Trust


Buzzwords, Part2

 Noun – firm belief in the reliability, truth, ability, or strength of someone or something.

dictionary.com

Last week I set the stage for a discussion of the buzzwords that I have chosen to guide my thinking and actions for this next season of life.  In case you missed it, check that post out here.

I am a word guy.  When speaking or writing, I choose my words carefully. I recognize that words carry powerful meaning and misunderstandings easily arise when words are used carelessly.  To that end I have chosen four words to help focus my thoughts and actions over the next while.  Today I want to focus on the first of these words.  Trust.

In the age of COVID, Social Media, and Donald Trump trust has been increasingly tested, manipulated, and weaponized by unscrupulous actors promoting an agenda.  Social Media in particular, is designed to keep our attention so advertisers can sell their wares.  The Social Media companies do that by continually monitoring our behavior, learning our preferences, and feeding us information that fits with and confirms our biases.  The longer we stay engaged, the more they can sell our data to the highest bidder.

In the film, The Social Dilemma, one of the whistle blowers drives the point home by saying that, if something is free yet boasts massive profits ask what the product is.  The answer, you, or more importantly, your attention is what is being sold.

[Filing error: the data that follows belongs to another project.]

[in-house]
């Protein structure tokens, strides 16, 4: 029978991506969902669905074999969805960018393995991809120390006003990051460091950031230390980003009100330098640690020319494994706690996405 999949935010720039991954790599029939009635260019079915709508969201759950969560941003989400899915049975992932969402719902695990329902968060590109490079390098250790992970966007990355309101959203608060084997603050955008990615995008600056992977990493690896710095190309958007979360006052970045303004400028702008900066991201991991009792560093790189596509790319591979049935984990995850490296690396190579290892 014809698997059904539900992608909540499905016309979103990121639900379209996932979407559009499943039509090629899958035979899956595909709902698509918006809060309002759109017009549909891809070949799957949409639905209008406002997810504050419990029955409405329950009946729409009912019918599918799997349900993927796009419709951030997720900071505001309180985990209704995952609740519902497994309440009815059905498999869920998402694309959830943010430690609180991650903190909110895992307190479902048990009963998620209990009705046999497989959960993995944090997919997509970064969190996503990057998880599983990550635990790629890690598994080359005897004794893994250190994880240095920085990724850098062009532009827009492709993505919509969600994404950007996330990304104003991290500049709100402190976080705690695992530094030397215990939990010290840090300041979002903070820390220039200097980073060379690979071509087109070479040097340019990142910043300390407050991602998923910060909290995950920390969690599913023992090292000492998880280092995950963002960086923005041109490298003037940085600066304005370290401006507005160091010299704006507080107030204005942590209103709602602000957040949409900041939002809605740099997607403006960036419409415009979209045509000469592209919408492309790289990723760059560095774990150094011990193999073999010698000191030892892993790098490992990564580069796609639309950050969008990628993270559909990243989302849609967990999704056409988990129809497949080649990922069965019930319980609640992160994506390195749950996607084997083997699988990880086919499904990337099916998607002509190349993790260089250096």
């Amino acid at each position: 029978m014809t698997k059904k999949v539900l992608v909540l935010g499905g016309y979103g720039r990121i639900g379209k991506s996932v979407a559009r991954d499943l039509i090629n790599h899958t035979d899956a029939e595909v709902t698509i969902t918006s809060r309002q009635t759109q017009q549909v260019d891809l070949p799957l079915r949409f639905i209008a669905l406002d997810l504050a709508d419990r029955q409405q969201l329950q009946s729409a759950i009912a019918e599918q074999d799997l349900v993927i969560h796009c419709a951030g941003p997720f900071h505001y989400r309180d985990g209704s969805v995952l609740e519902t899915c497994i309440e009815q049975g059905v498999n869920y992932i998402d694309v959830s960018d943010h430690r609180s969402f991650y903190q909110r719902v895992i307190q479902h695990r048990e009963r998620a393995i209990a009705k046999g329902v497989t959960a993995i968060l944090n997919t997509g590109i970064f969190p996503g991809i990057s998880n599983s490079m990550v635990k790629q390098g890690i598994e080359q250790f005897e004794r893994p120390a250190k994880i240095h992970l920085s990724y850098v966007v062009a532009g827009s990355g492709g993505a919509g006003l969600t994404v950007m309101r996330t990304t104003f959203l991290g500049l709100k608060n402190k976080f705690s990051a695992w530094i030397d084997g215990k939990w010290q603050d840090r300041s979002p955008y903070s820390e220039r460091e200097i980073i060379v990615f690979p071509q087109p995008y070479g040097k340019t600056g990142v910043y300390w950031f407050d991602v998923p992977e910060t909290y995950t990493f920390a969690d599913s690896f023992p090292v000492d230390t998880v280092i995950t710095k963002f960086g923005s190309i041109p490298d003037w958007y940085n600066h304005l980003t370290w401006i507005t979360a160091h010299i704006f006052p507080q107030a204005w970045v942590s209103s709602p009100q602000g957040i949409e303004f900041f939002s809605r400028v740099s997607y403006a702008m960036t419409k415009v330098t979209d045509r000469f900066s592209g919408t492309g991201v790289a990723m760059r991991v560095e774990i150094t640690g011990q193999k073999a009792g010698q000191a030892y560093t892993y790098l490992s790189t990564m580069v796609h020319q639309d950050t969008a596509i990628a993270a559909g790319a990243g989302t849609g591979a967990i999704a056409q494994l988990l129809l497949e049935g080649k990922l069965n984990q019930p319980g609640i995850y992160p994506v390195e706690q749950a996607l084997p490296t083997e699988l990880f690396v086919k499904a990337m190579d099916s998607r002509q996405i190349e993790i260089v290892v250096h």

In my previous career as a music industry executive, I would regularly have a similar conversation with recording artists about radio airplay.  The music industry does not pay to have their artists played on the radio, it is the other way around.  Radio stations pay the artists a royalty for the right to play their music and hold the listener’s attention between advertisements.  Just like on social media, the real product of traditional broadcast media has always been your attention. 

This is where things get sinister. In the new world of social media, to hold our attention, truth, nuance and ultimately trust are sacrificed on the altar of conformity.  When a radio station focusses their airplay on a particular genre of music, that’s innocent demographic targeting.  If you change your mind, your preferences evolve, or you are just in the mood for something different you can easily find it somewhere else on the dial.  But when a social media platform targets news feeds to focus on a particular bias it becomes more and more difficult to find information that does not conform.  New information and varied perspectives are filtered out, growth is stunted, and opinions calcified.

When I say that I am focusing my attention on trust, what I am trying to do is twofold.  First, I must remain conscious of where I am placing my trust, so as not to become fixed in my thinking and unable to learn new things.  Second, I must be mindful of who has placed their trust in me and continually strive to remain worthy.

Trust is a precious commodity.  Regardless of where you place your trust it will have a profound impact on your quality of life.  When you place your trust in someone, or something, you are giving that person or product incredible power to shape your life. 

My advice, (if you trust me) is to trust experts because they know more than you.